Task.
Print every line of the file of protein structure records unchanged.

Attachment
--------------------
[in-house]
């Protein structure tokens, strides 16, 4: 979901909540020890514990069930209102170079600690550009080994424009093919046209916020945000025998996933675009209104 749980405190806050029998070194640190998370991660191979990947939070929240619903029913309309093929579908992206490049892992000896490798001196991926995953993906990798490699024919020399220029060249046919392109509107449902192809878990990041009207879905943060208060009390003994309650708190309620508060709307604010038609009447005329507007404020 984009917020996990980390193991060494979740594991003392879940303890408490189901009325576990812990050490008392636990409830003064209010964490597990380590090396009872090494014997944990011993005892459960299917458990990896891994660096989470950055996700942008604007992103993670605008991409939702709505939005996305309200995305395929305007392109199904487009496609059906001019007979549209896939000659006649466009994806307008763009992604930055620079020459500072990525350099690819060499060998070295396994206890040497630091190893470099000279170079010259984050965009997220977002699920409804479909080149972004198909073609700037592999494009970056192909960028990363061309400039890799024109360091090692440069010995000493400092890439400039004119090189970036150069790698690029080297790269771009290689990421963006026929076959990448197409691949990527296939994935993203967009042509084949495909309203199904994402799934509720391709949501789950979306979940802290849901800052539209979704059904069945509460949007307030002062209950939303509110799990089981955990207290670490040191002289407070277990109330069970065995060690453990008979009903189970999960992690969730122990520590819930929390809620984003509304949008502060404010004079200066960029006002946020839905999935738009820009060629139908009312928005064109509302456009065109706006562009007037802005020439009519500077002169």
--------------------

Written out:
[in-house]
């Protein structure tokens, strides 16, 4: 979901909540020890514990069930209102170079600690550009080994424009093919046209916020945000025998996933675009209104 749980405190806050029998070194640190998370991660191979990947939070929240619903029913309309093929579908992206490049892992000896490798001196991926995953993906990798490699024919020399220029060249046919392109509107449902192809878990990041009207879905943060208060009390003994309650708190309620508060709307604010038609009447005329507007404020 984009917020996990980390193991060494979740594991003392879940303890408490189901009325576990812990050490008392636990409830003064209010964490597990380590090396009872090494014997944990011993005892459960299917458990990896891994660096989470950055996700942008604007992103993670605008991409939702709505939005996305309200995305395929305007392109199904487009496609059906001019007979549209896939000659006649466009994806307008763009992604930055620079020459500072990525350099690819060499060998070295396994206890040497630091190893470099000279170079010259984050965009997220977002699920409804479909080149972004198909073609700037592999494009970056192909960028990363061309400039890799024109360091090692440069010995000493400092890439400039004119090189970036150069790698690029080297790269771009290689990421963006026929076959990448197409691949990527296939994935993203967009042509084949495909309203199904994402799934509720391709949501789950979306979940802290849901800052539209979704059904069945509460949007307030002062209950939303509110799990089981955990207290670490040191002289407070277990109330069970065995060690453990008979009903189970999960992690969730122990520590819930929390809620984003509304949008502060404010004079200066960029006002946020839905999935738009820009060629139908009312928005064109509302456009065109706006562009007037802005020439009519500077002169």